I think you underestimate how devastating this winter is going to be. Sometime in the 80’s (about 1985 I think) we had a winter sort of like this. However it was a little different in that the cold lasted longer, but the snow was not as deep and also was more crusted, and there were some areas on south slopes where it melted off. Chukar were almost eliminated from vast areas, and the season in following years was shortened. Squaw Butte was closed for a year or two. Chukar hunting was virtually nonexistent for two years, and poor for two more. I think the soft deep snow this year will be more harmful.
    You might be interested in a post I wrote on the Upland Journal Forum on this winter titled “A Time To Die.”

    1. Thanks, Bob. I appreciate your comment, and I found your wonderful post on Upland Journal. It’s sad. Not much else to say. Ironic that it’s the end of the best season I’ve seen since I started this habit 17 years ago. I’m not stove up yet and will hope for better years ahead. Maybe the worst thing about what looks like a bunch of bleak seasons ahead is that I’ve got an insane 18-month-old phenom dog who’ll be doing lots of hiking and not much pointing…

  4. Too early to tell if next year will be a bad bird year in my opinion. Just because people road sluice them does not mean they would not have died from something else. Do a search on compensatory mortality. Easy to get emotional when you see things struggle/die ­ but things have been dying so others can live for as long as this rock¹s been here. Just my 2 cents/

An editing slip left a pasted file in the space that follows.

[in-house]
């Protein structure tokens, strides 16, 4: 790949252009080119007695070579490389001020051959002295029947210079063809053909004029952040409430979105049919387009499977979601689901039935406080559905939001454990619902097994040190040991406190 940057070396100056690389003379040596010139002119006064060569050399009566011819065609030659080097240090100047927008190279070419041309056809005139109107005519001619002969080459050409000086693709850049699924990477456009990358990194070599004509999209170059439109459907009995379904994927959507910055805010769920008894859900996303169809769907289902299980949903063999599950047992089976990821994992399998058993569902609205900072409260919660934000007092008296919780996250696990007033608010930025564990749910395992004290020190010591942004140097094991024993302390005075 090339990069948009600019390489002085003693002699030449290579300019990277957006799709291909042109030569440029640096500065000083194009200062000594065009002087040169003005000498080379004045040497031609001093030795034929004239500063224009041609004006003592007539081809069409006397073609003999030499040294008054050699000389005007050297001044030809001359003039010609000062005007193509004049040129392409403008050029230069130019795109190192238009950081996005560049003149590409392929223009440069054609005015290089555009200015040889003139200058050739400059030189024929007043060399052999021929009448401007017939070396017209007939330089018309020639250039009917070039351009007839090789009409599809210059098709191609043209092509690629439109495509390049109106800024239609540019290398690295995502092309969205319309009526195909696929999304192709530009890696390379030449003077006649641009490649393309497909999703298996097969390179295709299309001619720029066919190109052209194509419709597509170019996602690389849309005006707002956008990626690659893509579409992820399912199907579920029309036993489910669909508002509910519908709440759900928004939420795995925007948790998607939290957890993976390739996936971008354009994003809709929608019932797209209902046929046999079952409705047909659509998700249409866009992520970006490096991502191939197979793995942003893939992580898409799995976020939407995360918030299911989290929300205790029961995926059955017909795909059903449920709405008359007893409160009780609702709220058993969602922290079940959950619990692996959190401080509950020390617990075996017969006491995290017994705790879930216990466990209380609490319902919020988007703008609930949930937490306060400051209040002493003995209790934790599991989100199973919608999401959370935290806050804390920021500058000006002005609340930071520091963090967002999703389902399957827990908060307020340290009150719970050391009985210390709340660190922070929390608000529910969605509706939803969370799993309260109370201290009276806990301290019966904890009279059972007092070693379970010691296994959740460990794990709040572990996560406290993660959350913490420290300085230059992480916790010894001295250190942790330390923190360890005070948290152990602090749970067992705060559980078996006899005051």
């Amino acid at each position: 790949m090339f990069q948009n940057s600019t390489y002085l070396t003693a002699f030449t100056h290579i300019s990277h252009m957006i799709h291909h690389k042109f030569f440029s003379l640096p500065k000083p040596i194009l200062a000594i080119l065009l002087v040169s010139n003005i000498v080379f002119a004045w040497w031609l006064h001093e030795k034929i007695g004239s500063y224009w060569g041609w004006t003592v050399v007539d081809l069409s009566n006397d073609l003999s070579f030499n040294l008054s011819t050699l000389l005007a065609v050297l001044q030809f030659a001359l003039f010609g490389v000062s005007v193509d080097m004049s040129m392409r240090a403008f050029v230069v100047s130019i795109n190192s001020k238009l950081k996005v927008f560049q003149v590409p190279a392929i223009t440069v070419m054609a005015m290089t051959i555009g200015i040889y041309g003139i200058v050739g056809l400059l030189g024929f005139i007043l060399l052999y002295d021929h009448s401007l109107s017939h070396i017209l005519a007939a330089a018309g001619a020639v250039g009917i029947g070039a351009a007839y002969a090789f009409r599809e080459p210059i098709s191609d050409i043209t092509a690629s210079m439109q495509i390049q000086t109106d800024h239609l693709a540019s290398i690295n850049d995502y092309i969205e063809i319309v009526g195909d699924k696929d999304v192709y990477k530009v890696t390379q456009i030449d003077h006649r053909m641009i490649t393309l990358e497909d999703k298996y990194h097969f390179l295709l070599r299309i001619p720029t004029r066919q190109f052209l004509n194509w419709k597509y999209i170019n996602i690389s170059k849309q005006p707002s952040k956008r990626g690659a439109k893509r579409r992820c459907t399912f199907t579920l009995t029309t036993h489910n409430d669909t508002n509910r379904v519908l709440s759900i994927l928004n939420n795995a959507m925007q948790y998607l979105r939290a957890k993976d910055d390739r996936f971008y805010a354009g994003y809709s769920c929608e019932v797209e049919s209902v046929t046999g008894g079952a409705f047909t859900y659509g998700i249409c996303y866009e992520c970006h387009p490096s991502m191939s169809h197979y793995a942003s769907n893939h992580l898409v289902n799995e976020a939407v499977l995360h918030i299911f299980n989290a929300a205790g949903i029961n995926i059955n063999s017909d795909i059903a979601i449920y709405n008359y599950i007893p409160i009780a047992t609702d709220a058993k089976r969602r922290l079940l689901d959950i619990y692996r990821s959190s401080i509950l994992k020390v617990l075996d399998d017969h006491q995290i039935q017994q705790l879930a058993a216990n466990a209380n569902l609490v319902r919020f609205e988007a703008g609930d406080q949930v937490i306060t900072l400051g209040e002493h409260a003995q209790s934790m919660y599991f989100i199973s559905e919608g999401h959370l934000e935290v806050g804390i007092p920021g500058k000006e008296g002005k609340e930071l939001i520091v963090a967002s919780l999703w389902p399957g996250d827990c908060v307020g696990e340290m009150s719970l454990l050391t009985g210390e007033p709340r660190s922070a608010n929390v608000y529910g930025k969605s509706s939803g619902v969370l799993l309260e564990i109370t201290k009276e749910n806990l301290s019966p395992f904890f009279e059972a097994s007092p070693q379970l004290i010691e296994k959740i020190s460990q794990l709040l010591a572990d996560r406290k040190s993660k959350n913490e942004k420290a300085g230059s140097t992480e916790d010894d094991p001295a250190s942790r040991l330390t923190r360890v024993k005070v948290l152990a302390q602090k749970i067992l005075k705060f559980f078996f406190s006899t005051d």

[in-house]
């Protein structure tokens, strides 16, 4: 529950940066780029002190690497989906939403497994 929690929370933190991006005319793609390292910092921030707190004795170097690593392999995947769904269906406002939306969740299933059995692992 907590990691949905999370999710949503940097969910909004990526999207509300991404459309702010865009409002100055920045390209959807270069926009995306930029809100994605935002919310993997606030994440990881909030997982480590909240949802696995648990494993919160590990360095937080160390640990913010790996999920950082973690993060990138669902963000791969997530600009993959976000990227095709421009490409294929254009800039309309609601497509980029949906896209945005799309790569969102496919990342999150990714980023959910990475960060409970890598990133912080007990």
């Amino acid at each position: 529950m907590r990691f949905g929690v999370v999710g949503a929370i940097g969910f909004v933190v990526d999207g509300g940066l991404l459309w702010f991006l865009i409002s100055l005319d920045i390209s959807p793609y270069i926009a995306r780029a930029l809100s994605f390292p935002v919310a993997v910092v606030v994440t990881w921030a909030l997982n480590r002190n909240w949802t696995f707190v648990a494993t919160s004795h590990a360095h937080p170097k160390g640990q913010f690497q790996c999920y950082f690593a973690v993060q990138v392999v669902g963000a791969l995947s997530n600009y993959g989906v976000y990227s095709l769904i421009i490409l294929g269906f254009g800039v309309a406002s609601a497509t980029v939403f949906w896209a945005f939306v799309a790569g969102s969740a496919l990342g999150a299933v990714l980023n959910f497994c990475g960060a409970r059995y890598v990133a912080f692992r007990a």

We have close to a foot of snow ­ and are headed out for a long ski by the river.

    Cheers,

    Geoff

  5. Good point Geoff. I don’t know what’s right or wrong when it comes to the effects of hunting birds when weather conditions are severe. I know my father always discouraged me from hunting them in such conditions. As a adult hunter this makes getting out and hunting chukar ,for me , like doing something Im not suppose to be doing. So I refrain from doing it. I’ve been a bird hunter since I was eight years old (40+ yrs)and have seen many a severe winter on these birds and I am amazed at their ability to survive and rebound their populations. Chukar are an exceptional breed of bird.

    1. So that’s how you rack up all those dead birdie photos on UJ!! On a serious note, there is a recent utube video (Jan 7) of a couple young clowns at Brownlee Res. killing from the road. They even video themselves loading their guns in the truck. Somebody needs a smack on the back of the head. Sweet pics Bob and try not to go postal hunkered down.

Chirp away